Tuesday, 28 August 2012


At first blush (or even second) brimborium sounds rather like a place name from The Lord of the Rings. But in the proper context, its OED meaning makes some sort of satisfactory sense. So, Fanny Burney in 1786 referred to:

...brimborions, baubles, knick-knacks, gewgaws.

So a brimborion is a shiny, worthless nothing. It comes from the French breborion, which was defined in a 1611 dictionary as:

Old dunsicall books; also the foolish charmes, or superstitious prayers, used by old, and simple women, against the tooth-ache etc; any such thredbare, and mustie rags of blind devotion.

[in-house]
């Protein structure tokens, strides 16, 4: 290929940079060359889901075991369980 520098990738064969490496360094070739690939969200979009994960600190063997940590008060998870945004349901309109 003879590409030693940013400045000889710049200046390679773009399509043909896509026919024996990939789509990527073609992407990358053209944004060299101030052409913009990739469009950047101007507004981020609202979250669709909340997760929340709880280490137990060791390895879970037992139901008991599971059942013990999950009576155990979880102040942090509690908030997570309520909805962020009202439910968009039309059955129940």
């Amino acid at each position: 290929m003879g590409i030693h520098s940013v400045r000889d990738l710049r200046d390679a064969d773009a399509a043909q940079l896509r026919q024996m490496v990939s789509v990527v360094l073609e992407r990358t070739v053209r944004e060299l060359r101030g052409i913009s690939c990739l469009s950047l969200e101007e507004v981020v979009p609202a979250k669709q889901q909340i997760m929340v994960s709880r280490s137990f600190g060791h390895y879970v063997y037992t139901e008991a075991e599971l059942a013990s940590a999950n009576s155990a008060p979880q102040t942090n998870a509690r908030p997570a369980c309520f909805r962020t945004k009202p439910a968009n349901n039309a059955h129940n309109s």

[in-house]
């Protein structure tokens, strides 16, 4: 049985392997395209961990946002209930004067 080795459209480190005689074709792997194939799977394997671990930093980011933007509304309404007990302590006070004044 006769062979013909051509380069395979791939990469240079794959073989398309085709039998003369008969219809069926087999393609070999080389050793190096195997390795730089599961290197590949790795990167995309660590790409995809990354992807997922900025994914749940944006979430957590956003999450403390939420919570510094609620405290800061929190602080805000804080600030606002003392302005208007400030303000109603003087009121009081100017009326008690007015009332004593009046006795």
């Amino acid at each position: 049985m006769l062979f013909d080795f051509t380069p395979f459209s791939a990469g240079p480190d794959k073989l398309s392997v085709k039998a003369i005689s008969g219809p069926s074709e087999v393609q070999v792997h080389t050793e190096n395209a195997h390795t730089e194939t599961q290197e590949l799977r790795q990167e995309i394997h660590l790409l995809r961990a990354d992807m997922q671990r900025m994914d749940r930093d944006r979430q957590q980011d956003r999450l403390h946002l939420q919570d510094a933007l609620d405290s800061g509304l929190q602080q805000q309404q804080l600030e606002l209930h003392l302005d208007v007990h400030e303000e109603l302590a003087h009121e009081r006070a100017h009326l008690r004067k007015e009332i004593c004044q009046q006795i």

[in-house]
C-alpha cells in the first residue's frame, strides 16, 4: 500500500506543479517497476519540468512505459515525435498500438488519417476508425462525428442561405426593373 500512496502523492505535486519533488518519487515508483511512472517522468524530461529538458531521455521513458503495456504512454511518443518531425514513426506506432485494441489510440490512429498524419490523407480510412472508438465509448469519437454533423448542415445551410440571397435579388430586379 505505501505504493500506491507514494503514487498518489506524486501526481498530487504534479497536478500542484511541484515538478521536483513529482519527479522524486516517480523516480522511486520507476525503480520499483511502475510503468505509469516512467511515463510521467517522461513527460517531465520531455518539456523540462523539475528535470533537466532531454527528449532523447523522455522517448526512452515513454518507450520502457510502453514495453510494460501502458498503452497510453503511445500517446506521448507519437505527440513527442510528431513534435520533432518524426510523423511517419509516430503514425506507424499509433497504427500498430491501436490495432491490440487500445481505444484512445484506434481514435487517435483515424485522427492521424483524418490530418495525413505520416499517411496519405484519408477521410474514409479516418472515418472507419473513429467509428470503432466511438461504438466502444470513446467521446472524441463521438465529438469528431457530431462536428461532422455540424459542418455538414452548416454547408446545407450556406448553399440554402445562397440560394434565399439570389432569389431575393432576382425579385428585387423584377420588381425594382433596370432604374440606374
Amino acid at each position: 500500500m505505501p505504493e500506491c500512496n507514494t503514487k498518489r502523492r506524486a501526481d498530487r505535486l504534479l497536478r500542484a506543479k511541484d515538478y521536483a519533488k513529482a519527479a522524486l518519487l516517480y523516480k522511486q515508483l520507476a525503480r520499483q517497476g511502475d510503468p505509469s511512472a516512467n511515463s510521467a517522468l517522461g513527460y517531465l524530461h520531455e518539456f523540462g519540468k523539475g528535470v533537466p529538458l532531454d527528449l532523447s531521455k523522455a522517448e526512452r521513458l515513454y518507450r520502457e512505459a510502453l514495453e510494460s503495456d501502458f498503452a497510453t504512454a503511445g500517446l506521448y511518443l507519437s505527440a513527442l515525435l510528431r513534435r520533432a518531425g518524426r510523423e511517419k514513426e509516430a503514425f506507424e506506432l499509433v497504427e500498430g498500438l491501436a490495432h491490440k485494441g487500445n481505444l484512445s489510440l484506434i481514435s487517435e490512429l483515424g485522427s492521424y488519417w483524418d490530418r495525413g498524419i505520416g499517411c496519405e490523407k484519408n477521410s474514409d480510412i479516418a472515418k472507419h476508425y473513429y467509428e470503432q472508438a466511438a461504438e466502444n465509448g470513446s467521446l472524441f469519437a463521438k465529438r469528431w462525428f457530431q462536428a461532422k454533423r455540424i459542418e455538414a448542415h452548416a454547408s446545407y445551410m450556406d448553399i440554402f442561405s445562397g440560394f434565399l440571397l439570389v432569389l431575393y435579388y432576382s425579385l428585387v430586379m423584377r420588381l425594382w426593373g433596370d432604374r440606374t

Duncical books and threadbare rags would mean that I have several breborion cupboards in my bedroom alone.


  1. I challenge anyone to use 'brimborion' in conversation this week.
    Please report results.

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  3. Add to your praise, laughter that is so very good for health.